If you are about to give birth, I suggest you DON’T see this film. Marlo (Charlize Theron) is about to give birth to her third child. Already coping with a special needs son, Jonah (Asher Miles Fallica)and an 8-year-old daughter, Sarah (Lia Frankland), Marlo is already exhausted. Because she’ s had a breakdown in the past, Marlo’s wealthy brother, Craig (Mark Duplass) sets up a night nanny to help her for a month. Wanting to be independent, Marlo declines his offer.
There’s a wonderful montage of Marlo getting up night after night, feeding the new born, changing the baby, lights on, lights off. Finally near breaking point, the exhausted Marlo phones for the nanny.
Enter hippy 26-year-old Tully (Mackenzie Davis). This wonderful nanny seemingly solves all Marlo’s problems, including being too exhausted to have sex with her husband, Drew (Ron Livingston). Tully helps with the whole family, not just the baby; making cup cakes for one child’s class and cleaning and sorting out the kitchen to ease Marlo’s work load.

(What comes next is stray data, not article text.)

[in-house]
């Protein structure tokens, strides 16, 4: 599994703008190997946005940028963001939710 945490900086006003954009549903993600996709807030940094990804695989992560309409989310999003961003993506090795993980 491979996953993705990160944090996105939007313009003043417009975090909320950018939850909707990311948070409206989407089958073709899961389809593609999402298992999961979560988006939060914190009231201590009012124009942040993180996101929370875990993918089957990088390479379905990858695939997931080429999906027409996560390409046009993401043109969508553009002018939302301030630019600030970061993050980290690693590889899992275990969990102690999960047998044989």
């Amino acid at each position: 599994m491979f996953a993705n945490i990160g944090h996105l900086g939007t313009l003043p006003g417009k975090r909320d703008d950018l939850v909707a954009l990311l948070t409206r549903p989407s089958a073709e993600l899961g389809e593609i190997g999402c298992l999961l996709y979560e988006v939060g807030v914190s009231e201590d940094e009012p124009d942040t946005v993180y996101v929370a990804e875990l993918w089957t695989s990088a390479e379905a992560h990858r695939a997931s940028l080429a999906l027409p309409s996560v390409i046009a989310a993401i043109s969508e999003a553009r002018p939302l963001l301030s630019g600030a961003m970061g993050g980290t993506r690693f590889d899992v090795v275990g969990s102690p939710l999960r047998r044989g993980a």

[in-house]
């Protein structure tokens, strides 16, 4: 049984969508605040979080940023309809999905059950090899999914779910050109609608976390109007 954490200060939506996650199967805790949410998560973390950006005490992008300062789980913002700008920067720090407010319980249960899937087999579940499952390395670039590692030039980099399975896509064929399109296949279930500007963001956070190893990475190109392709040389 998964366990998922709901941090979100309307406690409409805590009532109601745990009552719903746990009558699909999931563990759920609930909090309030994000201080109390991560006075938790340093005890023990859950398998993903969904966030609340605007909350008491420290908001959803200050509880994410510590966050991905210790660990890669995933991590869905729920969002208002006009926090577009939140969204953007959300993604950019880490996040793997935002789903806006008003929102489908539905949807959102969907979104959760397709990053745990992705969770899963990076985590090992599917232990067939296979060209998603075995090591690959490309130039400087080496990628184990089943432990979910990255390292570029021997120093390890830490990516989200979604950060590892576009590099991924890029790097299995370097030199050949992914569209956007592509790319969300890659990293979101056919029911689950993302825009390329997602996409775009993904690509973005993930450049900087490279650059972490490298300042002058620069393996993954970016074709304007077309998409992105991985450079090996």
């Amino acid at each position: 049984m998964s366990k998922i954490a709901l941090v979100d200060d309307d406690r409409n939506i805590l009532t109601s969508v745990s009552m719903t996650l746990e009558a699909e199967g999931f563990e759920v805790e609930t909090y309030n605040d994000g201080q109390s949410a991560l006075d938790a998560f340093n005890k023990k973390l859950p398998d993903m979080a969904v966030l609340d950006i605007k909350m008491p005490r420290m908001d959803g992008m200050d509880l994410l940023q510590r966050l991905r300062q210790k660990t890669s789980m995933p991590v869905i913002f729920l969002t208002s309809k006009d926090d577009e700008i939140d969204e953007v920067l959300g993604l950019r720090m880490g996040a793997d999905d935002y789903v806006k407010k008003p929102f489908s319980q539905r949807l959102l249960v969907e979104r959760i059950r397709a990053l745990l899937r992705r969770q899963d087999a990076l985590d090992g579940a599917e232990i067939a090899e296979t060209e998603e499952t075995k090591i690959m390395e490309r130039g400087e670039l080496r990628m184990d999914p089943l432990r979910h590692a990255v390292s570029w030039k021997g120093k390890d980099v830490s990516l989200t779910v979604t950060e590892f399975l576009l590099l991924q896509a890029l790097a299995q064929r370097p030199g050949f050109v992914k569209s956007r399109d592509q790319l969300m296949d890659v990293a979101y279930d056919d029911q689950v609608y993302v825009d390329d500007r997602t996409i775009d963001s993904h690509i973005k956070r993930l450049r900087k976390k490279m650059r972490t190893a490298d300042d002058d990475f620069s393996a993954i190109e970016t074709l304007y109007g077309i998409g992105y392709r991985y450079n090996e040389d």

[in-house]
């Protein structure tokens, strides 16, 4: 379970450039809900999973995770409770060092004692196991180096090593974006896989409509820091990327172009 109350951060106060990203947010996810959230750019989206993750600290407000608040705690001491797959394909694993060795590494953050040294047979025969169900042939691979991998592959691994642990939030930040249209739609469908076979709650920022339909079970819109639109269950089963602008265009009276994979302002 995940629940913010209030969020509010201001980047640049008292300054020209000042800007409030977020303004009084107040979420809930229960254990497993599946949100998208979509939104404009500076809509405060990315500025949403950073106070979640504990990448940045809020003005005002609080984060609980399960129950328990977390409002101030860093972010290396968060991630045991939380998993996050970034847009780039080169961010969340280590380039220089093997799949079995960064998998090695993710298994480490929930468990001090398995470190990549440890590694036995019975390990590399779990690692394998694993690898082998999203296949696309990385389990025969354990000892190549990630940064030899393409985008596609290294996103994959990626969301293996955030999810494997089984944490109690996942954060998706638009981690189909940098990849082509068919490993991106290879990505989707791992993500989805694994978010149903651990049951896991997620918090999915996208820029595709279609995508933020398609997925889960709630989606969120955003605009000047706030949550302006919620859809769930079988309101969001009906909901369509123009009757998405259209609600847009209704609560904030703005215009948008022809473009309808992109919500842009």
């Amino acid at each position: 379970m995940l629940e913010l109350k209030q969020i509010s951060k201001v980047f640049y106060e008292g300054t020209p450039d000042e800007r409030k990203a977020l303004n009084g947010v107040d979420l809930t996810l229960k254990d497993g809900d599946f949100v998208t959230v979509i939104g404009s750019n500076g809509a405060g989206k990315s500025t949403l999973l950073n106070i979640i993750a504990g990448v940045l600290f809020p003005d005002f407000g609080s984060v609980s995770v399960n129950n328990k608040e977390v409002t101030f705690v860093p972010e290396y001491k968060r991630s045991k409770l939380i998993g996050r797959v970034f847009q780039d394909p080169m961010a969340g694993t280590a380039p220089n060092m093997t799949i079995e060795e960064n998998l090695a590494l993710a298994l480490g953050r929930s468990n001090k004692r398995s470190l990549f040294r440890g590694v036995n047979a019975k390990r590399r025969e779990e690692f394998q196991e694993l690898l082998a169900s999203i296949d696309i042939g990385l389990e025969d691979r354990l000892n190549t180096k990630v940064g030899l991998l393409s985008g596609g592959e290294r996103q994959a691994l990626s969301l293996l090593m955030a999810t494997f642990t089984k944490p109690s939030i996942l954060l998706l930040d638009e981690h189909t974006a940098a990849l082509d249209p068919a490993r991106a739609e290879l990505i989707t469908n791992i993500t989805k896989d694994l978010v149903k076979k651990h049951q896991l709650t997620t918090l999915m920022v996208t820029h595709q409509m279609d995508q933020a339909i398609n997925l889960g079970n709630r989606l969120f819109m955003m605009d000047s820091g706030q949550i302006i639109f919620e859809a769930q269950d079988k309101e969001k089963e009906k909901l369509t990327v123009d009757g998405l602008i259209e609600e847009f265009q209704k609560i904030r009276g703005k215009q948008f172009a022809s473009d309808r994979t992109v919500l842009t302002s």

Written by Diablo Cody – who wrote the award winning Juno – there are some very amusing exchanges of dialogue. There are also quite moving moving scenes (at least as far as those of us who remember the early days after giving birth) where we see Marlo, a hair’s breath away from suffering from post-natal depression. One well-directed scene has Marlo completely losing her cool as she confronts the Principal who wants her son Jonah (who has behavioral problems) to leave the school. While the Principal wraps her words in polite expressions, Marlo gets straight to the point and confronts the Principal in a most down-to-earth manner.
Unfortunately the end of the film goes off on a somewhat weird tangent.
But the performances are very true and all the characters have depth. Tully is played with a bright-eyed bounce by Mackenzie Davis while Charlize Theron’s Marlo looks like how she feels: a drab, breast-leaking, over-weight mother of a new-born with two other children to cope with.
For the performances, the writing and direction, which captures the honesty of the situation, do go and see Tully.